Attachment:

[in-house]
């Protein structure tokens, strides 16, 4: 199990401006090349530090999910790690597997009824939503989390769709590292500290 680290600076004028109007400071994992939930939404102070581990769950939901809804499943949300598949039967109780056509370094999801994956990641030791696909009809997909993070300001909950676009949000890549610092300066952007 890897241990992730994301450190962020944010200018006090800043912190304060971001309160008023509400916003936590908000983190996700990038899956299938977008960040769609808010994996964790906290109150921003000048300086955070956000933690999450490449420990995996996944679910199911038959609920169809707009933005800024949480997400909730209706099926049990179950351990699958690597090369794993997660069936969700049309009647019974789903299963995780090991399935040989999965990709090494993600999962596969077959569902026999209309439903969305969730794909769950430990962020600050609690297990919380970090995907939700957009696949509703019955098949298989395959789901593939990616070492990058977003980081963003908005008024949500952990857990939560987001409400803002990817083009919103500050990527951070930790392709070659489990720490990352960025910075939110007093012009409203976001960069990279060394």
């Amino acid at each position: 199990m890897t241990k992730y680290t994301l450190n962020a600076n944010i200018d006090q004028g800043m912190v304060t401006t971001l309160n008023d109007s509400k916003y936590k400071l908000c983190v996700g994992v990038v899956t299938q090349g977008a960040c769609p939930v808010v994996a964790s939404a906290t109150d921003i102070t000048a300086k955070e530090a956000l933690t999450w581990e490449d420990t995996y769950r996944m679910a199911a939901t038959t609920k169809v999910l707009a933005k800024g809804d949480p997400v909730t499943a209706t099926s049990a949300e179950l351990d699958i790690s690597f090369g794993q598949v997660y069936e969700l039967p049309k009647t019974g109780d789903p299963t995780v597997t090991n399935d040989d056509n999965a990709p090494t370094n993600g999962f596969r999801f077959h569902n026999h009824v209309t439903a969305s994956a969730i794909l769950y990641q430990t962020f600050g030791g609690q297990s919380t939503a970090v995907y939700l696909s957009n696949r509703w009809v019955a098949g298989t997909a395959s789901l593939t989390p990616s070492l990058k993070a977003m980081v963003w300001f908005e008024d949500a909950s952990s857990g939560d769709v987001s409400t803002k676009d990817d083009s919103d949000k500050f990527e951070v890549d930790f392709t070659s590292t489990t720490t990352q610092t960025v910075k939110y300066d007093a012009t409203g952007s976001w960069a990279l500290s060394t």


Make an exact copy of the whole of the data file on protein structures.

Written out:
[in-house]
């Protein structure tokens, strides 16, 4: 199990401006090349530090999910790690597997009824939503989390769709590292500290 680290600076004028109007400071994992939930939404102070581990769950939901809804499943949300598949039967109780056509370094999801994956990641030791696909009809997909993070300001909950676009949000890549610092300066952007 890897241990992730994301450190962020944010200018006090800043912190304060971001309160008023509400916003936590908000983190996700990038899956299938977008960040769609808010994996964790906290109150921003000048300086955070956000933690999450490449420990995996996944679910199911038959609920169809707009933005800024949480997400909730209706099926049990179950351990699958690597090369794993997660069936969700049309009647019974789903299963995780090991399935040989999965990709090494993600999962596969077959569902026999209309439903969305969730794909769950430990962020600050609690297990919380970090995907939700957009696949509703019955098949298989395959789901593939990616070492990058977003980081963003908005008024949500952990857990939560987001409400803002990817083009919103500050990527951070930790392709070659489990720490990352960025910075939110007093012009409203976001960069990279060394």
């Amino acid at each position: 199990m890897t241990k992730y680290t994301l450190n962020a600076n944010i200018d006090q004028g800043m912190v304060t401006t971001l309160n008023d109007s509400k916003y936590k400071l908000c983190v996700g994992v990038v899956t299938q090349g977008a960040c769609p939930v808010v994996a964790s939404a906290t109150d921003i102070t000048a300086k955070e530090a956000l933690t999450w581990e490449d420990t995996y769950r996944m679910a199911a939901t038959t609920k169809v999910l707009a933005k800024g809804d949480p997400v909730t499943a209706t099926s049990a949300e179950l351990d699958i790690s690597f090369g794993q598949v997660y069936e969700l039967p049309k009647t019974g109780d789903p299963t995780v597997t090991n399935d040989d056509n999965a990709p090494t370094n993600g999962f596969r999801f077959h569902n026999h009824v209309t439903a969305s994956a969730i794909l769950y990641q430990t962020f600050g030791g609690q297990s919380t939503a970090v995907y939700l696909s957009n696949r509703w009809v019955a098949g298989t997909a395959s789901l593939t989390p990616s070492l990058k993070a977003m980081v963003w300001f908005e008024d949500a909950s952990s857990g939560d769709v987001s409400t803002k676009d990817d083009s919103d949000k500050f990527e951070v890549d930790f392709t070659s590292t489990t720490t990352q610092t960025v910075k939110y300066d007093a012009t409203g952007s976001w960069a990279l500290s060394t």